Without the White Witch, Aslan is just a recluse lion. Without Moriarty, Sherlock is just a know-it-all in a weird hat. Without the Joker, Batman is just a rich dude with anger issues and too much time on his hands.
Our villains make our heroes. Without them, our heroes can’t shine. That’s why it’s important to give our villains scenes where they can wow us with their quirks and scare us with their ferocity.
Do you have a great idea for a book but you’re not sure what to do with it? Have you ever started writing a book and never finished, or finished it but didn’t know what to do next?
If yes, you might feel frustrated. You also might greatly benefit from hiring a writing coach.
But what is a writing—or book—coach? Do you need to hire someone to finish a book, or can you do it on your own for free?
Whether or not you’re interested in self-publishing a book or pursuing the traditional publishing path, a writing coach will make you a better writer in every step of your writing process.
Learn why a writing coach might benefit your first book, or hundredth, and how to find the writing coach you need.
When new writers ask, “How do I succeed as an author?” the advice they most often receive is, “Write to market.”Popularized by Chris Fox’s 2016 book, Write to Market: Deliver a Book that Sells, the strategy requires authors to pick a genre to write in, study the tropes of that genre of books that are currently selling, and then write a book in that genre that fits all the existing tropes. While many authors struggle to embrace this concept, by changing our perspective on it, we will find it empowering rather than limiting.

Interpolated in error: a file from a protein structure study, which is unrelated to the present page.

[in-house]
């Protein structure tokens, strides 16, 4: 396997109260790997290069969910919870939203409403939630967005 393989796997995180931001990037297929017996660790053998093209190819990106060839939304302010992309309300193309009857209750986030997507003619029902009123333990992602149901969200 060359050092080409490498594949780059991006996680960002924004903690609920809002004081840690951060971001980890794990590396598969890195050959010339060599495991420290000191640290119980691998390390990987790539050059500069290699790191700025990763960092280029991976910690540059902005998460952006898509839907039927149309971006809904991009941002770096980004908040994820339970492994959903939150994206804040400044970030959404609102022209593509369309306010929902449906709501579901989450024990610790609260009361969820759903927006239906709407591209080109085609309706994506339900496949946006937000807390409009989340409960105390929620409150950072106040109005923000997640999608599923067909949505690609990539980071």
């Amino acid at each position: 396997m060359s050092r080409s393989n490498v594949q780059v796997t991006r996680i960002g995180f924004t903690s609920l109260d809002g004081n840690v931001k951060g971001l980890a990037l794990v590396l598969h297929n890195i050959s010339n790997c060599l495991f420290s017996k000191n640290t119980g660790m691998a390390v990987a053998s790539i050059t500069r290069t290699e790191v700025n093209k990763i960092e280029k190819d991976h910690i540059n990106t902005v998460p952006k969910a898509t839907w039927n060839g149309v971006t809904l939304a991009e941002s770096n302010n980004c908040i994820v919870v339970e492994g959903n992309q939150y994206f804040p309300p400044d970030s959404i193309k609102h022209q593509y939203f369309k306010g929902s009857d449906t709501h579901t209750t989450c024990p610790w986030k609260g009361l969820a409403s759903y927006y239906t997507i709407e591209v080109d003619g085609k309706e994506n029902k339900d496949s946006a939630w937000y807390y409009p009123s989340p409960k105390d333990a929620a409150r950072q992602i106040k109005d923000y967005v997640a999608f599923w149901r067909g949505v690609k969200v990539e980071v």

In the movies, inspiration strikes the writer, and then a montage of the writer banging away on his or her chosen instrument flashes by, ending with a completed masterpiece that shares the writer’s soul with the world. Sadly, the reality is not like the movies. Sometimes the stories rip through your fingers like your hands are possessed; but more often, putting a story into words feels like yanking your teeth out of your head. It’s all too easy to get stuck in writer’s block.
When that happens, there’s nothing more we want to do than give up on the story and start over. But we can’t. We have to push through and finish it.
When I tackled writing my first mystery two years ago, I was shocked at how different the process was from writing a general thriller. Even though I’d already published six novels, I was surprised at how much preparation and planning writing a detective story took.
If you’re thinking of writing a mystery, here are six things I had to learn I wish someone had told me.